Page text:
The Strategy focuses on three priority areas that will provide the most cost-effective opportunities for energy savings and emissions reductions for New Zealand: process heat, transport and electricity.
“Importantly, the targets are measurable, reasonable and practicable by 2022, and the Strategy includes a range of actions to help achieve them including the development of a new process heat action plan.
“The Strategy also works in conjunction with the Energy Innovation Bill and other Government policies and programmes, including the Electric Vehicles Programme.
“It is designed to provide clear direction for the energy sector over the next five years and will move New Zealand towards better energy productivity and lower emissions. I would like to thank all those who took the time to make written submissions on the Strategy earlier this year,” says Ms Collins.
The New Zealand Energy Efficiency and Conservation Strategy, Unlocking our energy productivity and renewable potential, is available at www.mbie.govt.nz/info-services/sectors-industries/energy/energy-strategies
Muslim New Zealanders will today celebrate the Islamic festival Eid ul-Fitr following the sighting of the new moon and will come together to celebrate at Parliament next week, Minister for Ethnic Communities Judith Collins says.
Eid ul-Fitr, is celebrated by Muslims all over the world when the fasting month of Ramadan is completed.
“For members of the Muslim community, Eid is about celebrating the special meaning of Islam in their lives. Eid also gives all New Zealanders opportunity to acknowledge the valuable contribution the Muslim community makes to our nation’s religious, cultural and ethnic landscape,” Ms Collins says.
“New Zealand’s diversity is one of our nation’s greatest assets. When we come together and connect at public celebrations such as Eid, we build trust and understanding between communities and appreciate new perspectives.”
New Zealand’s Muslim community is made up of more than 40 ethnicities and there are around 36,000 Muslims in New Zealand.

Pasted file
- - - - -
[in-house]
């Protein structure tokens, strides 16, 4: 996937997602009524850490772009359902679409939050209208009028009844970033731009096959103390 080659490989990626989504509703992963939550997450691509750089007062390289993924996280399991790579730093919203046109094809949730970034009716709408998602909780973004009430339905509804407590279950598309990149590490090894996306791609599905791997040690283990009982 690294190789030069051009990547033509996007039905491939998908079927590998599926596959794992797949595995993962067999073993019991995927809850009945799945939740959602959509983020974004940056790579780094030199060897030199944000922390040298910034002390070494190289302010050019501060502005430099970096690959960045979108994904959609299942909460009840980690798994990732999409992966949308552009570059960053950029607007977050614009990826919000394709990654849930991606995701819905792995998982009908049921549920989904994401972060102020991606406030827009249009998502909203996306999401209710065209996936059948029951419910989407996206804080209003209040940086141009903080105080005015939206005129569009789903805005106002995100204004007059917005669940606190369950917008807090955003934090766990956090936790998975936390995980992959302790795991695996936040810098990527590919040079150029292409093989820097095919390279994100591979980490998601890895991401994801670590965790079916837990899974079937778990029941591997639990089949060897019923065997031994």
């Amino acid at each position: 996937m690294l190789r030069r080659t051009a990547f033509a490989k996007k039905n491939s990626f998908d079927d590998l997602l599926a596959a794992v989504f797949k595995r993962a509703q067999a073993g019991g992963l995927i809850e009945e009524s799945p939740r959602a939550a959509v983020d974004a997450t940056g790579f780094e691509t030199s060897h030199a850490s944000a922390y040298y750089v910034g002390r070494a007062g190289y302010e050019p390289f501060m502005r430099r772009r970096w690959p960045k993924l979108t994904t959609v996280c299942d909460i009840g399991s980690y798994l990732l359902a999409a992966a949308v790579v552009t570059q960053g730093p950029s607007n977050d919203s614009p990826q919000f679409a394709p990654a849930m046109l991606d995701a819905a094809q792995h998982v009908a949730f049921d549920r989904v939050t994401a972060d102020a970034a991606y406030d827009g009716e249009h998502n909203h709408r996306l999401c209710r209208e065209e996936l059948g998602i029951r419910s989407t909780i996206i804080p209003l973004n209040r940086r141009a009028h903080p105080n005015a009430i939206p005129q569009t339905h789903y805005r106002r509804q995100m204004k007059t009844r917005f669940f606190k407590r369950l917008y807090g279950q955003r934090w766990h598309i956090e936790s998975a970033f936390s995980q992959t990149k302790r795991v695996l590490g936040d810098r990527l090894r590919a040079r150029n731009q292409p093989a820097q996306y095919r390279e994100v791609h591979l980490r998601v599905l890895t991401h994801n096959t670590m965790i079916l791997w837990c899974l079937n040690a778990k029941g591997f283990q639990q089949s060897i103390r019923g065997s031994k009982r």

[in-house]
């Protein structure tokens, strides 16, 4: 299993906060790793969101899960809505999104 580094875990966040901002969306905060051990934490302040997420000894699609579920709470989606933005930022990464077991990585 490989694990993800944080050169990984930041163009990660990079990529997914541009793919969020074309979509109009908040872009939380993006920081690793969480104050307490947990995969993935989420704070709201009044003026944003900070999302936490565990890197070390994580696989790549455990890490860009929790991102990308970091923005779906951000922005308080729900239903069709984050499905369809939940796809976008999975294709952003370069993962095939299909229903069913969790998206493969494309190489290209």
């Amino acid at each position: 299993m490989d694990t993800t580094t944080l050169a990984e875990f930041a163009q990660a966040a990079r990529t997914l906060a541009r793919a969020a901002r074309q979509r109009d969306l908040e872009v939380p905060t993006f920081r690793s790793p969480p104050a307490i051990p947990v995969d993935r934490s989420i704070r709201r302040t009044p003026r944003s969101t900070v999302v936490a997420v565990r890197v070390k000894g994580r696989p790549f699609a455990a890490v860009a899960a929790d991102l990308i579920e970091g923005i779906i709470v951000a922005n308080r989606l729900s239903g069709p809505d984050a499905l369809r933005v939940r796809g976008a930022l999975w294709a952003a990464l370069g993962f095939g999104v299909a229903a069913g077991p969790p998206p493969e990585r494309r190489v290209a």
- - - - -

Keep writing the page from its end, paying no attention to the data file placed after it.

Creditors are poised to receive greater protection from businesses owing debts of more than $150,000 as the Government has now set a threshold for reportable tax debt, Revenue Minister Judith Collins says.
Changes to the law earlier this year allowed Inland Revenue to disclose information about companies with significant tax debt to certain approved credit reporting agencies. A recent Order in Council sets a threshold of $150,000. A company’s tax debt over this amount may be disclosed to certain credit reporting agencies.
Ms Collins says this information can be critical for smaller creditors who would otherwise be unaware they were dealing with a business that has a significant tax debt.
“Usually when a company’s tax debt reaches this level, it’s likely that other options to resolve the debt have been unsuccessful and Inland Revenue may be considering insolvency and enforcement proceedings. At this point the risk to other creditors is greatest.
“This approach we’re taking to debt is similar to the commercial approach. It means that smaller creditors dealing with a business carrying significant tax debt will be able to make more informed decisions about credit risks,” Ms Collins says.
The $150,000 tax debt threshold was decided after extensive consultation and will come into force on 29 June 2017. It is currently limited to companies.